Hospital study suggests that early transfusion increases acute upper GI re-bleeding risk

Jul 07, 2010

Doctors have called for an urgent review of transfusion policies after a UK-wide study of over 200 hospitals found that patients admitted with acute upper gastrointestinal bleeding (AUGIB) are more than twice as likely to suffer further bleeding if they receive a red blood cell transfusion within 12 hours.

The study, in the July issue of Alimentary Pharmacology and Therapeutics, also found that death rates were more than a quarter higher in patients who had received transfusions within that timescale.

"AUGIB accounts for 14 per cent of red blood cell units transfused in the UK" says Professor Richard Logan from the University of Nottingham Medical School. "While red blood cell transfusions may save the lives of people who are experiencing considerable , the benefits are less evident when the bleeding is not as severe."

All UK National Health Service hospitals accepting acute admissions in the UK were invited to participate and 221 (82 per cent) agreed. Each hospital identified a clinical lead, who coordinated a team of case-identifiers and data-collectors.

Complete data was submitted to a secure website on 4,441 patients admitted during the two-month study period. For the purposes of the study, re-bleeding was identified as any bleeding occurring after first .

The figures were adjusted using the initial haemoglobin (red blood) levels and the Rockall score - a widely used and well-established risk scoring tool - to take account of underlying differences between the transfused and non transfused patients. This enabled the researchers to isolate the effect that early transfusion, on its own, had on the patients.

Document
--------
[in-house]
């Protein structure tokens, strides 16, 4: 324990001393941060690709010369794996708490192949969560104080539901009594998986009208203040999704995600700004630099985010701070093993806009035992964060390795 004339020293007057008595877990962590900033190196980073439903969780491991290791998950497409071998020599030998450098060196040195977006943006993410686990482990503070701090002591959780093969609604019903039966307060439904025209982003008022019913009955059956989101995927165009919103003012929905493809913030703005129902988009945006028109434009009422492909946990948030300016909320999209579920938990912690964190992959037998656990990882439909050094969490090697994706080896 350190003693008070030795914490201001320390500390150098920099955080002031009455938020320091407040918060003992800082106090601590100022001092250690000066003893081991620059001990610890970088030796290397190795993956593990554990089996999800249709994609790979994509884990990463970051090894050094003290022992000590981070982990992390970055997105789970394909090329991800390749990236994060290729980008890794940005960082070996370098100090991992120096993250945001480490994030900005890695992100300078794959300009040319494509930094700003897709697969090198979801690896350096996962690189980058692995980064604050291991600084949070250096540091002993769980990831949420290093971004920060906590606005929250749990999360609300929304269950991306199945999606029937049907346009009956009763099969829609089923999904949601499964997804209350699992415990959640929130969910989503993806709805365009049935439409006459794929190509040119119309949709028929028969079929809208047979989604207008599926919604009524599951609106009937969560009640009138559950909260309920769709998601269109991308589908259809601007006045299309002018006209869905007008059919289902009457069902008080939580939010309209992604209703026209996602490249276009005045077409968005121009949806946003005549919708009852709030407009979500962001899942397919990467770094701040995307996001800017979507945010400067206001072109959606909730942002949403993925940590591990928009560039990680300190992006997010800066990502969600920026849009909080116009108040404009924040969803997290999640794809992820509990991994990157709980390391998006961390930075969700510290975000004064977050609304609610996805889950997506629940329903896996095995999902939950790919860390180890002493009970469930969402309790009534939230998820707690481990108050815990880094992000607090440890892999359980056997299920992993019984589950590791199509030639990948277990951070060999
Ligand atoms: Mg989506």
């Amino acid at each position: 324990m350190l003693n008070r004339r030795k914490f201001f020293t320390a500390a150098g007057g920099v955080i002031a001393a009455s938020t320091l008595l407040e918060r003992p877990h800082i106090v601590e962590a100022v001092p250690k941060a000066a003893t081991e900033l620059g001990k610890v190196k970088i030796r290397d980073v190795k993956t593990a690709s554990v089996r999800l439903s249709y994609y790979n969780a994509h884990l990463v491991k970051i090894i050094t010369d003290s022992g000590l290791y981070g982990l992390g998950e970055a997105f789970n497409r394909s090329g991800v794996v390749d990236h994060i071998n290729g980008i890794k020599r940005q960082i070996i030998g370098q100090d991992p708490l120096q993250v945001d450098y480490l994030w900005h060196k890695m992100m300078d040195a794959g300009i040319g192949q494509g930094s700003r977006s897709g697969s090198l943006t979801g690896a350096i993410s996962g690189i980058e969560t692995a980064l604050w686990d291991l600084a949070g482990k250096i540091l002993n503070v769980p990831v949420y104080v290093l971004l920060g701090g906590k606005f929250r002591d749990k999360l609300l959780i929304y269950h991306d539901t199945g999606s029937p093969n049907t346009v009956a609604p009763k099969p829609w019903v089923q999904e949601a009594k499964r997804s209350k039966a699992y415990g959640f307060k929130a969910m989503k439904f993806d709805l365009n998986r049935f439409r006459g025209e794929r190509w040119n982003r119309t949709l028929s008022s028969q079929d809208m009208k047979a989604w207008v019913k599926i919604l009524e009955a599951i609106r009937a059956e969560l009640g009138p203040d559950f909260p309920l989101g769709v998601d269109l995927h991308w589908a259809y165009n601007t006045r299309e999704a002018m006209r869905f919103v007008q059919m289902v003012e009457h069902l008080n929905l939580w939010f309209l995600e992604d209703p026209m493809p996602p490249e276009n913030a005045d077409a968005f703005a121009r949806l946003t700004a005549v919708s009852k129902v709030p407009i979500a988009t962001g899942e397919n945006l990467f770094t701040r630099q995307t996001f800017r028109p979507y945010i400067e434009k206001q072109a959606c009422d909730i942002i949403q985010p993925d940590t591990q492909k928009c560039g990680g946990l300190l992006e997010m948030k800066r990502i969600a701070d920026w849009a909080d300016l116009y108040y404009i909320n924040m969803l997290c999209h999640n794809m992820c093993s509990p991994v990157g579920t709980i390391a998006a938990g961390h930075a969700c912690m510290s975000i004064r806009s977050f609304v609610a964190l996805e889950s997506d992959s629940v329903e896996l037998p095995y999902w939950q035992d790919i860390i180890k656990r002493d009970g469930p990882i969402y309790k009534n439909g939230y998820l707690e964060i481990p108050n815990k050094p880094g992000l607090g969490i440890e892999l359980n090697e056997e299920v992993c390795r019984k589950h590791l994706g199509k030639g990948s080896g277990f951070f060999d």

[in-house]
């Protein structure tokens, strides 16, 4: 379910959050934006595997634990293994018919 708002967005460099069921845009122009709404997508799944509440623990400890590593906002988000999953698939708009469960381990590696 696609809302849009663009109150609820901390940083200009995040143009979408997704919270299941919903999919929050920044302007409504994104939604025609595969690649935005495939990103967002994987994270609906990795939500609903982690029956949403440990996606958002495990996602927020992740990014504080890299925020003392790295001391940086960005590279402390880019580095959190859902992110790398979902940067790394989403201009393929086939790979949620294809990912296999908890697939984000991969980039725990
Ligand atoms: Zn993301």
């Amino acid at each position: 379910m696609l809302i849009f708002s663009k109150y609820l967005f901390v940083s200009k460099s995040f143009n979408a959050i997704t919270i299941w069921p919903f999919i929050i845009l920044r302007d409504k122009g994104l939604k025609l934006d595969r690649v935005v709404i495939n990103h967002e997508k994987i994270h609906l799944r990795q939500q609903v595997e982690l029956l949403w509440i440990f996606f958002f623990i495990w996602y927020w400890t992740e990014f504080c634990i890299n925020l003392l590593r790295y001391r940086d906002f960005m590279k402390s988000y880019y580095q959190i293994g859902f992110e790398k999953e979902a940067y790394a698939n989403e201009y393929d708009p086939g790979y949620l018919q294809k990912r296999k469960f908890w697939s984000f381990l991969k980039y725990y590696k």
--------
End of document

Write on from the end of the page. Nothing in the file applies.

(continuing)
Key findings included:

  • 44 per cent of the patients with AUGIB were transfused with within 12 hours of admission.
  • Adjusted odds ratio figures showed that patients who were transfused in the first 12 hours faced a 126 per cent greater chance of re-bleeding than patients who had not been transfused. New admissions faced a higher risk of re-bleeding than people who were already in-patients.
  • Patients with haemoglobin levels lower than 8g/dL were more likely to experience re-bleeding if they received a transfusion in the first 12 hours than those who did not receive a transfusion (23 per cent compared with 15 per cent).
  • The difference in re-bleeding rates was much greater between patients with haemoglobin rates that exceeded 8g/dL - 24 per cent of patients transfused in the first 12 hours experienced re-bleeds, compared with 6.7 per cent of patients who did not receive a transfusion.
  • The unadjusted death rate for all patients was 7.8 per cent and was significantly higher in inpatients (20 per cent) than new admissions (5.4 per cent). The adjusted death rate showed that patients who received early transfusions were 28 per cent more likely to die than those who had not been transfused.
  • Death rates were 13 per cent for all patients with an initial haemoglobin level of 8g/dL or less, regardless of whether they had received a transfusion. However in patients over 8g/dL, the mortality rates were 11 per cent in transfused patients and 4.3 per cent in patients who had not been transfused.
  • Early transfusions were more likely to be given to patients who showed signs of haemodynamic instability, had a lower initial haemoglobin level and, when endoscoped, were found to have peptic ulcers, dilated veins in the oesophagus or major signs of recent bleeding.